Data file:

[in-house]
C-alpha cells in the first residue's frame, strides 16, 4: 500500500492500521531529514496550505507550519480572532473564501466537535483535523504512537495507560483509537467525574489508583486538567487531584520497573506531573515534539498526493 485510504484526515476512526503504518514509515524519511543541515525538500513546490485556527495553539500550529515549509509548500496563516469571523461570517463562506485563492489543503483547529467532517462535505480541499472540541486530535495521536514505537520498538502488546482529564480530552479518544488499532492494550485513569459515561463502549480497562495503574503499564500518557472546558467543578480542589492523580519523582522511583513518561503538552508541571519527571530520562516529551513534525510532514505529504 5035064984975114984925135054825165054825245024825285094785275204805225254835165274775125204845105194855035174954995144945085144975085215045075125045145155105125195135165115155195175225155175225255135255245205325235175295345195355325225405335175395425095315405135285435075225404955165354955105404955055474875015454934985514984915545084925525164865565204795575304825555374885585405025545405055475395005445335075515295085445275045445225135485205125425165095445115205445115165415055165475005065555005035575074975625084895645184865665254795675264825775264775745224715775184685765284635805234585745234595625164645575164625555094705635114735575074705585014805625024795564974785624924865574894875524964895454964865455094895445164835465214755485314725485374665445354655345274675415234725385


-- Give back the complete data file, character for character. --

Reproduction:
[in-house]
C-alpha cells in the first residue's frame, strides 16, 4: 500500500492500521531529514496550505507550519480572532473564501466537535483535523504512537495507560483509537467525574489508583486538567487531584520497573506531573515534539498526493 485510504484526515476512526503504518514509515524519511543541515525538500513546490485556527495553539500550529515549509509548500496563516469571523461570517463562506485563492489543503483547529467532517462535505480541499472540541486530535495521536514505537520498538502488546482529564480530552479518544488499532492494550485513569459515561463502549480497562495503574503499564500518557472546558467543578480542589492523580519523582522511583513518561503538552508541571519527571530520562516529551513534525510532514505529504 5035064984975114984925135054825165054825245024825285094785275204805225254835165274775125204845105194855035174954995144945085144975085215045075125045145155105125195135165115155195175225155175225255135255245205325235175295345195355325225405335175395425095315405135285435075225404955165354955105404955055474875015454934985514984915545084925525164865565204795575304825555374885585405025545405055475395005445335075515295085445275045445225135485205125425165095445115205445115165415055165475005065555005035575074975625084895645184865665254795675264825775264775745224715775184685765284635805234585745234595625164645575164625555094705635114735575074705585014805625024795564974785624924865574894875524964895454964865455094895445164835465214755485314725485374665445354655345274675415234725385